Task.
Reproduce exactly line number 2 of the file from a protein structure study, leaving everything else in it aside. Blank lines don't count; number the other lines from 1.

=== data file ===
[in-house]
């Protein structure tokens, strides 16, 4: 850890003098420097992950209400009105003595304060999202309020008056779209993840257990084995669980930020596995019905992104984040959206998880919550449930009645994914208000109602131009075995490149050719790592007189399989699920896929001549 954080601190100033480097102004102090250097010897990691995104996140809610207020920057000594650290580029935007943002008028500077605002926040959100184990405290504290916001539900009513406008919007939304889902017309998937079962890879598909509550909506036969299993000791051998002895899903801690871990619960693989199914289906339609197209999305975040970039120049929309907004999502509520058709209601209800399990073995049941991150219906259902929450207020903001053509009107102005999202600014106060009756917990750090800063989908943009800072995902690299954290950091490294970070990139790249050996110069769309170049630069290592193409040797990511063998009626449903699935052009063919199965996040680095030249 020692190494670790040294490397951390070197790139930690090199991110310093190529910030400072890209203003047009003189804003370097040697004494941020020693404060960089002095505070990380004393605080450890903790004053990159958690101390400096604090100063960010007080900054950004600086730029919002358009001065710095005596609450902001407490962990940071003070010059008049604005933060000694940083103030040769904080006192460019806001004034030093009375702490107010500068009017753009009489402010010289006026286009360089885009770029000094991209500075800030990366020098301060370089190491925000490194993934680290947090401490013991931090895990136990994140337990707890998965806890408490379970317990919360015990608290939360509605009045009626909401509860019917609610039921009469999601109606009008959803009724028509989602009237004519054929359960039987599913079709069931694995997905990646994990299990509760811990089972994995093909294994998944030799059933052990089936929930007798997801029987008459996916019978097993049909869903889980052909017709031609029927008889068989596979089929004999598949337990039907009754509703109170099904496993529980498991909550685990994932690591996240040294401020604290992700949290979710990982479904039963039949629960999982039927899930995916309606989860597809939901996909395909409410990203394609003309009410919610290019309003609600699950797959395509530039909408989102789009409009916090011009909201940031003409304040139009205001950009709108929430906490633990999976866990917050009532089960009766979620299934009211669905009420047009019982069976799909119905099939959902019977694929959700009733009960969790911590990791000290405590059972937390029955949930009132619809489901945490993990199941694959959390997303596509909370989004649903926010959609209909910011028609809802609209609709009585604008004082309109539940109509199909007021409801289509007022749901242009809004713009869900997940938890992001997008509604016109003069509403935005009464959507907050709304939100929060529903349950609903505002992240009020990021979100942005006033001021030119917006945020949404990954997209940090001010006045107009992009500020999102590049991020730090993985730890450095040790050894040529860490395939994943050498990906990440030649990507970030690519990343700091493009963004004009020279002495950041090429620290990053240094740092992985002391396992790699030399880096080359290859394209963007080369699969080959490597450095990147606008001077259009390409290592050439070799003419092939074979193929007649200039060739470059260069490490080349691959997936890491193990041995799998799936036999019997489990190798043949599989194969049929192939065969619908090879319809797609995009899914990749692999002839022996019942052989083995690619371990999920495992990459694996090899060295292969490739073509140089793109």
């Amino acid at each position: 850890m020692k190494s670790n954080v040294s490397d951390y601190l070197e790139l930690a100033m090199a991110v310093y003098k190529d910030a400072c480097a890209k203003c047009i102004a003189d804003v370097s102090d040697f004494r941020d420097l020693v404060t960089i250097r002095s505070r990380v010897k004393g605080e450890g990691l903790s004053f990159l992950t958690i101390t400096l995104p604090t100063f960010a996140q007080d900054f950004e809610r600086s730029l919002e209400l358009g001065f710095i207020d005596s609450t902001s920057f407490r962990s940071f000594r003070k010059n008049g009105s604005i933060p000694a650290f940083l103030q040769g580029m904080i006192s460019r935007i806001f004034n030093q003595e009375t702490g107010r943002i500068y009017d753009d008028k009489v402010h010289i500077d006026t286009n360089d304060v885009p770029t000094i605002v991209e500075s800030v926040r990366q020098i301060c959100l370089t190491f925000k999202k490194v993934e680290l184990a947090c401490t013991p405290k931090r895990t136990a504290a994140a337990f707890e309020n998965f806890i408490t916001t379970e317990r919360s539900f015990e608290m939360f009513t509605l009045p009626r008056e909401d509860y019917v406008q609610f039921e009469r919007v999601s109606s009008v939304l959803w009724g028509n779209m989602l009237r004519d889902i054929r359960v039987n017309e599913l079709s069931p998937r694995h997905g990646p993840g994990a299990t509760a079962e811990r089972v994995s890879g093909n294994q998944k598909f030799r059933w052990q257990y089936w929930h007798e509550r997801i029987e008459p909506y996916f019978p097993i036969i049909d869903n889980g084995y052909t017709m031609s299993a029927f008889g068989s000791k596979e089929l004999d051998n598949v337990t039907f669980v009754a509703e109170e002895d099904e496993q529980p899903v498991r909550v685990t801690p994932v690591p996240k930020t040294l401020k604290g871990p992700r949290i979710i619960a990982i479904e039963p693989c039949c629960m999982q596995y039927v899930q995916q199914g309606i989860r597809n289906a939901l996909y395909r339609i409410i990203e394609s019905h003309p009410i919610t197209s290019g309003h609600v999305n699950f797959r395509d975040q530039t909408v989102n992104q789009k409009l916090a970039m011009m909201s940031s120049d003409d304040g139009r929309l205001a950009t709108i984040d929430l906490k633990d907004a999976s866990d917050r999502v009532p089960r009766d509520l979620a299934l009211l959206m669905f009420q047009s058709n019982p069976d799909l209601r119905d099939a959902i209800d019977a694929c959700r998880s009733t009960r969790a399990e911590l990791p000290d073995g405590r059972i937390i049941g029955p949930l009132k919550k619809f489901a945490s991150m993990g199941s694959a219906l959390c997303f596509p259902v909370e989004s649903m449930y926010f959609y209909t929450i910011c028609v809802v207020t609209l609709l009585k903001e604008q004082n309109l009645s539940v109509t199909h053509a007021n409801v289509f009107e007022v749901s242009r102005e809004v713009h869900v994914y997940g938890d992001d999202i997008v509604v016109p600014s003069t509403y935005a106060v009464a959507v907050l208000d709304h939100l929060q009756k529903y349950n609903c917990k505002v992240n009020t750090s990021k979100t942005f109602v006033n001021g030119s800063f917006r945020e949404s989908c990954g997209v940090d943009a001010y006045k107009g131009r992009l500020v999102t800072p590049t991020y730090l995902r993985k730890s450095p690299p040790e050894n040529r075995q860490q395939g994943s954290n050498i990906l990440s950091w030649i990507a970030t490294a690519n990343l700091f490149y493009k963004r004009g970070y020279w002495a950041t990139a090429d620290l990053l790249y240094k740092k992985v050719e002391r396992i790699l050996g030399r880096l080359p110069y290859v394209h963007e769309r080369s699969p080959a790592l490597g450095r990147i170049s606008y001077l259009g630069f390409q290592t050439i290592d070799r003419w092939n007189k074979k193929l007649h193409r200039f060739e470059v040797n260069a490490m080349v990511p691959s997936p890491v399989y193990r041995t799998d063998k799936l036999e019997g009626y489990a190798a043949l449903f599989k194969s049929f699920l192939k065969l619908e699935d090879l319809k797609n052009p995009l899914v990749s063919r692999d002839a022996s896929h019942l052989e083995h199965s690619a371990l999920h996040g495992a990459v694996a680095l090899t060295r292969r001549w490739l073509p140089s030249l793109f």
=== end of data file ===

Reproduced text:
């Protein structure tokens, strides 16, 4: 850890003098420097992950209400009105003595304060999202309020008056779209993840257990084995669980930020596995019905992104984040959206998880919550449930009645994914208000109602131009075995490149050719790592007189399989699920896929001549 954080601190100033480097102004102090250097010897990691995104996140809610207020920057000594650290580029935007943002008028500077605002926040959100184990405290504290916001539900009513406008919007939304889902017309998937079962890879598909509550909506036969299993000791051998002895899903801690871990619960693989199914289906339609197209999305975040970039120049929309907004999502509520058709209601209800399990073995049941991150219906259902929450207020903001053509009107102005999202600014106060009756917990750090800063989908943009800072995902690299954290950091490294970070990139790249050996110069769309170049630069290592193409040797990511063998009626449903699935052009063919199965996040680095030249 020692190494670790040294490397951390070197790139930690090199991110310093190529910030400072890209203003047009003189804003370097040697004494941020020693404060960089002095505070990380004393605080450890903790004053990159958690101390400096604090100063960010007080900054950004600086730029919002358009001065710095005596609450902001407490962990940071003070010059008049604005933060000694940083103030040769904080006192460019806001004034030093009375702490107010500068009017753009009489402010010289006026286009360089885009770029000094991209500075800030990366020098301060370089190491925000490194993934680290947090401490013991931090895990136990994140337990707890998965806890408490379970317990919360015990608290939360509605009045009626909401509860019917609610039921009469999601109606009008959803009724028509989602009237004519054929359960039987599913079709069931694995997905990646994990299990509760811990089972994995093909294994998944030799059933052990089936929930007798997801029987008459996916019978097993049909869903889980052909017709031609029927008889068989596979089929004999598949337990039907009754509703109170099904496993529980498991909550685990994932690591996240040294401020604290992700949290979710990982479904039963039949629960999982039927899930995916309606989860597809939901996909395909409410990203394609003309009410919610290019309003609600699950797959395509530039909408989102789009409009916090011009909201940031003409304040139009205001950009709108929430906490633990999976866990917050009532089960009766979620299934009211669905009420047009019982069976799909119905099939959902019977694929959700009733009960969790911590990791000290405590059972937390029955949930009132619809489901945490993990199941694959959390997303596509909370989004649903926010959609209909910011028609809802609209609709009585604008004082309109539940109509199909007021409801289509007022749901242009809004713009869900997940938890992001997008509604016109003069509403935005009464959507907050709304939100929060529903349950609903505002992240009020990021979100942005006033001021030119917006945020949404990954997209940090001010006045107009992009500020999102590049991020730090993985730890450095040790050894040529860490395939994943050498990906990440030649990507970030690519990343700091493009963004004009020279002495950041090429620290990053240094740092992985002391396992790699030399880096080359290859394209963007080369699969080959490597450095990147606008001077259009390409290592050439070799003419092939074979193929007649200039060739470059260069490490080349691959997936890491193990041995799998799936036999019997489990190798043949599989194969049929192939065969619908090879319809797609995009899914990749692999002839022996019942052989083995690619371990999920495992990459694996090899060295292969490739073509140089793109």